- Follow submission protocols to the letter. If a publisher’s website is not clear about these, then email to ask. (If you don’t follow the protocols, you’re wasting your time.)
- If the publisher asks for you to provide something you’re not sure about e.g. a proposal for how you’d help with marketing the book (this is happening!) get advice from someone who knows. (Don’t overdo it – a short paragraph is enough to answer these sorts of questions.)
- Send off your submissions one at a time – publishers don’t generally appreciate authors submitting to two or three at once. Once the publisher has received your full manuscript, allow three months before emailing to ask when you might receive a decision, unless the publisher has already told you it will be longer.
- If you get a rejection then reply to thank the publisher for considering your manuscript, asking for feedback if you haven’t received this. Many authors don’t respond to a rejection, and you never know if you may need to submit to this publisher again. Just because they didn’t want MS #1 doesn’t mean they don’t want MS #2.
Christine Anne Borra: I know how busy you are preparing books for publication, can you tell me how long it should take for a publisher to get back to an author, and should an author expect a reply at all?
Mary McCallum: We try to get back to authors within two weeks about a submission proposal, but haven’t always been good about this as we can get very busy. We have just changed our procedures, so should be able to reply within the week. For the full manuscript, we try to get back within two months, but it’s often more like three.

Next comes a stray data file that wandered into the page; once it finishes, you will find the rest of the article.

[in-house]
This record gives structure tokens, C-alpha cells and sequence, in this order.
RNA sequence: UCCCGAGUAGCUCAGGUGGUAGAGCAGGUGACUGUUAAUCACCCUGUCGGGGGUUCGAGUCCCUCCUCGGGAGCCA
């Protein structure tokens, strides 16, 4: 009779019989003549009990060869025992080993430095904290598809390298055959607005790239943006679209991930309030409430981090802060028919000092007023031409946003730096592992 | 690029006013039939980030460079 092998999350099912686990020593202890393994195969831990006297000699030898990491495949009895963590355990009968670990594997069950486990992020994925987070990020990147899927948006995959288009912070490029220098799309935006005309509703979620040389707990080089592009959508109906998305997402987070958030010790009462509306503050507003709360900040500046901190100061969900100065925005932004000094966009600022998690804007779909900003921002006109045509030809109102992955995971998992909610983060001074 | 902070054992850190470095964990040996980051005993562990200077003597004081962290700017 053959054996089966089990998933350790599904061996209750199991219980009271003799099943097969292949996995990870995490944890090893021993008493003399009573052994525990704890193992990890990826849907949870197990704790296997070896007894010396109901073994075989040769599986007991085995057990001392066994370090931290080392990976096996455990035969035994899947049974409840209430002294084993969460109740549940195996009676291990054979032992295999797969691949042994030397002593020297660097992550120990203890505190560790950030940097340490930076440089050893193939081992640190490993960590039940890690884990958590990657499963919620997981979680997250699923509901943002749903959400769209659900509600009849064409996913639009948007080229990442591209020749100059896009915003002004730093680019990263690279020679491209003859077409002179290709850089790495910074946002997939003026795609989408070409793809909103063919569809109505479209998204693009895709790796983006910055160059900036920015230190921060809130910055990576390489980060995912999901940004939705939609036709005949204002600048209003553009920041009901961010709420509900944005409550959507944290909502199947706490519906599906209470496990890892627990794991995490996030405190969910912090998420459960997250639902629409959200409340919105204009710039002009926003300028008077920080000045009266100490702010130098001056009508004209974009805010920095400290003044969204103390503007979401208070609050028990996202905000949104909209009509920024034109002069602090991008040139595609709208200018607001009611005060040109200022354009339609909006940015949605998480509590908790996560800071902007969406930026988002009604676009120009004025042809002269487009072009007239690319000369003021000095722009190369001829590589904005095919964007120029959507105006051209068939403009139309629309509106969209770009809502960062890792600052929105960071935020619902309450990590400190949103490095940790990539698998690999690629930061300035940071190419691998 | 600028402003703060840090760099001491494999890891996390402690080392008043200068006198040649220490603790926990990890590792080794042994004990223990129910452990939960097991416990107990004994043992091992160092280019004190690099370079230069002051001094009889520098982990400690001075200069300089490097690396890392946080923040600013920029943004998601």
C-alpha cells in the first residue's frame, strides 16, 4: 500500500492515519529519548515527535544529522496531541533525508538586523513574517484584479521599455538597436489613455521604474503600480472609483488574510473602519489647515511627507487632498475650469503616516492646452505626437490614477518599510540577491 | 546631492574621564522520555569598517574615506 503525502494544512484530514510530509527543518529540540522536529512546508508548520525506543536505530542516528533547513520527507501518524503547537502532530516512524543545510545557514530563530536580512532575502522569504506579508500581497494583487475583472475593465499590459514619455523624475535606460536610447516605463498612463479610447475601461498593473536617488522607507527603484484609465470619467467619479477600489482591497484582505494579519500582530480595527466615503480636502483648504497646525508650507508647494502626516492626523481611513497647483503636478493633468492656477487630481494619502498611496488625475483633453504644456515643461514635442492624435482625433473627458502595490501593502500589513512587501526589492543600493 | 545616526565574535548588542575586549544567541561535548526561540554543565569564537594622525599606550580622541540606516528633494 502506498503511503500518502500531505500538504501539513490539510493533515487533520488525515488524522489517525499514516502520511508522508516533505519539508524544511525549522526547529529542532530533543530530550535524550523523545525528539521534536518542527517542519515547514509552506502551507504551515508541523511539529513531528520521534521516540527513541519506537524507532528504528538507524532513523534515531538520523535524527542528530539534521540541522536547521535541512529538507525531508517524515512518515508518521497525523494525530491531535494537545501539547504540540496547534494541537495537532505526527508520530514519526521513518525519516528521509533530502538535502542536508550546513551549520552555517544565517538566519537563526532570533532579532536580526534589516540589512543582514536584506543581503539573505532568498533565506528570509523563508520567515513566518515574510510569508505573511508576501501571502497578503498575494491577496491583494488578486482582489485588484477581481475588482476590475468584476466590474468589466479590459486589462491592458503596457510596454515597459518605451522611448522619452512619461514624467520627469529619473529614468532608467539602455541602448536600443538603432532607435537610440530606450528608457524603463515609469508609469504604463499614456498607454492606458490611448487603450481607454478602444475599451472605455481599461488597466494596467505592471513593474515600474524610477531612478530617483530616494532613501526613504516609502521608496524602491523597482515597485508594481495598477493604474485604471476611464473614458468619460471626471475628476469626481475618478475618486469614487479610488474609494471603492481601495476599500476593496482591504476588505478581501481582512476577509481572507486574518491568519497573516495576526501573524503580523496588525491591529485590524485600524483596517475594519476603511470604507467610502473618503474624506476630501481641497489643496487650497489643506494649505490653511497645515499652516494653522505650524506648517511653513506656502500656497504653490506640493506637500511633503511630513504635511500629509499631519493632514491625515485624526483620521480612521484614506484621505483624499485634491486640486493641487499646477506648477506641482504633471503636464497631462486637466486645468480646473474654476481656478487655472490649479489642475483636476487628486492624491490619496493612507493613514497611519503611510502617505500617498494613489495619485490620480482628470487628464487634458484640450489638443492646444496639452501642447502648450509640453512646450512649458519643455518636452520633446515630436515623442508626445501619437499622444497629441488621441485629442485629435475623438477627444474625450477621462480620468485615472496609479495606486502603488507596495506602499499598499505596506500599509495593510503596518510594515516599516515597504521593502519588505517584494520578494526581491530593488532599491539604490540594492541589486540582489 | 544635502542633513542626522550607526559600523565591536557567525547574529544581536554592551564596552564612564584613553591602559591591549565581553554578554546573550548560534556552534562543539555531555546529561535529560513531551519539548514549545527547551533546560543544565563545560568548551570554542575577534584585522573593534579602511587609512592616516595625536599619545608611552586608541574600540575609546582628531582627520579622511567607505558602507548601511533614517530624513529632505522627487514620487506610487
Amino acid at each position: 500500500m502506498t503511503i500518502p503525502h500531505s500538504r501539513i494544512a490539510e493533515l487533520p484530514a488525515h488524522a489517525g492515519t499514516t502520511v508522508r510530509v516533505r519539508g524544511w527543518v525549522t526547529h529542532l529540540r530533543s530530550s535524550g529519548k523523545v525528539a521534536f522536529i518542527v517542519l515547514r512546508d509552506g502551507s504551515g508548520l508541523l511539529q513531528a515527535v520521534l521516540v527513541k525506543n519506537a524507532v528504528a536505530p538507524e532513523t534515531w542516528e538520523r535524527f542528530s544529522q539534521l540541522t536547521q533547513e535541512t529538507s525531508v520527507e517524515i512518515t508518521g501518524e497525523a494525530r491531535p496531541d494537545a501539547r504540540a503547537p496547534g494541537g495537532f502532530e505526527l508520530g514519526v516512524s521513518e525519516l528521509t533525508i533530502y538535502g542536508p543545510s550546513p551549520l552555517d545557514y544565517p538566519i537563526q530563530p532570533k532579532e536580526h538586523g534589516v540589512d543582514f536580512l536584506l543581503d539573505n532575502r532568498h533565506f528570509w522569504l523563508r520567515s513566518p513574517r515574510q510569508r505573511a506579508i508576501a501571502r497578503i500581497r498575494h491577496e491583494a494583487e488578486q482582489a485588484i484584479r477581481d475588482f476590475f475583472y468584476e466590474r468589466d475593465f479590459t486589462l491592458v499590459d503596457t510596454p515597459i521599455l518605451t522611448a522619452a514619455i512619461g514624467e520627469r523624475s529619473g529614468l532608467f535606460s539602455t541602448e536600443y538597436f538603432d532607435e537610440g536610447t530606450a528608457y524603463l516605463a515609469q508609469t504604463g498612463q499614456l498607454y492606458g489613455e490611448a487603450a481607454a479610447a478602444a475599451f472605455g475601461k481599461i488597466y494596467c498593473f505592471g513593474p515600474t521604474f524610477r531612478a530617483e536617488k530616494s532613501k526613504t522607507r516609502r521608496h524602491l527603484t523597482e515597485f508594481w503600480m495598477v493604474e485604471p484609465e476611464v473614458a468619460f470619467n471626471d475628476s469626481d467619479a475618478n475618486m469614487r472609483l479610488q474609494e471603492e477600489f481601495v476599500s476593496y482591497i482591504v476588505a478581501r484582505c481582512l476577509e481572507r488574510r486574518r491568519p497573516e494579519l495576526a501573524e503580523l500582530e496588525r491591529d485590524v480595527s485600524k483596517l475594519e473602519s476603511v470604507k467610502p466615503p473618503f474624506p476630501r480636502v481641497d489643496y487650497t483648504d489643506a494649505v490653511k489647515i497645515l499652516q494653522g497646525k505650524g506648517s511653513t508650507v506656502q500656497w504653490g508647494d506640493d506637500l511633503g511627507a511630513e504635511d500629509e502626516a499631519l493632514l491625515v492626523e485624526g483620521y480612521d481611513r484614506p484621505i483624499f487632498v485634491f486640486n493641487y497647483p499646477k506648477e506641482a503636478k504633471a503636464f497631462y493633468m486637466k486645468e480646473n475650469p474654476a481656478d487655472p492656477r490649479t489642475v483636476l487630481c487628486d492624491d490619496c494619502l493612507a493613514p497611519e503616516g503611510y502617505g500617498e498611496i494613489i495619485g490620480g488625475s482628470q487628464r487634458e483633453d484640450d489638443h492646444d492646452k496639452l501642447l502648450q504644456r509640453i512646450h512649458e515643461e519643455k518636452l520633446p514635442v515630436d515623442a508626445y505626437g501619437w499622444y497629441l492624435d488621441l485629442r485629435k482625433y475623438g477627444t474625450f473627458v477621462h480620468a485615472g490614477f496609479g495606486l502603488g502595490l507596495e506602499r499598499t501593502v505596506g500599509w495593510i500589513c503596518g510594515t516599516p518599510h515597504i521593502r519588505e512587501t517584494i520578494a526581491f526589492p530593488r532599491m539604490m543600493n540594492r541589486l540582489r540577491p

Christine Anne Borra: Does the presentation of the Manuscript matter? I have heard of authors send their MS wrapped up like a present or including fun supporting material, does this have an impact?
Mary McCallum: No, I wouldn’t do anything gimmicky. In the end, it’s the material that counts and gimmicky stuff can get in the way or, worse, be annoying. You don’t want to annoy a busy publisher! Send it as the publisher has requested. Although if you have to choose between a cheap manilla folder and a smart plastic folder that snaps shut around the manuscript, I’d go with the latter as it keeps the paper under control!
Christine Anne Borra: If you could give advice to new authors prior to submitting their Manuscript what would be the top 3 must do’s?
Mary McCallum: Here is a quick checklist.
- Submit to a publisher who publishes your sort of book.
- Stick to the submission protocols to the letter.
- Send off a clean and tidy manuscript.
Christine Anne Borra: What type of Manuscripts are Mākaro Press accepting at present and what is the best way for an author to get in touch with you?
Mary McCallum: We are looking for literary fiction (novels), poetry and children’s books – mainly junior and YA fiction, and we accept some literary memoir. We like work that is grounded in New Zealand and New Zealanders.
BIO: Mary McCallum founded Mākaro Press in Wellington over four years ago. She runs the business with her son Paul Stewart, publishing mainly New Zealand fiction, poetry and children’s books, and some literary memoir. She is an award-winning poet and novelist, and has worked as a radio reviewer, bookseller, creative writing tutor and broadcast journalist.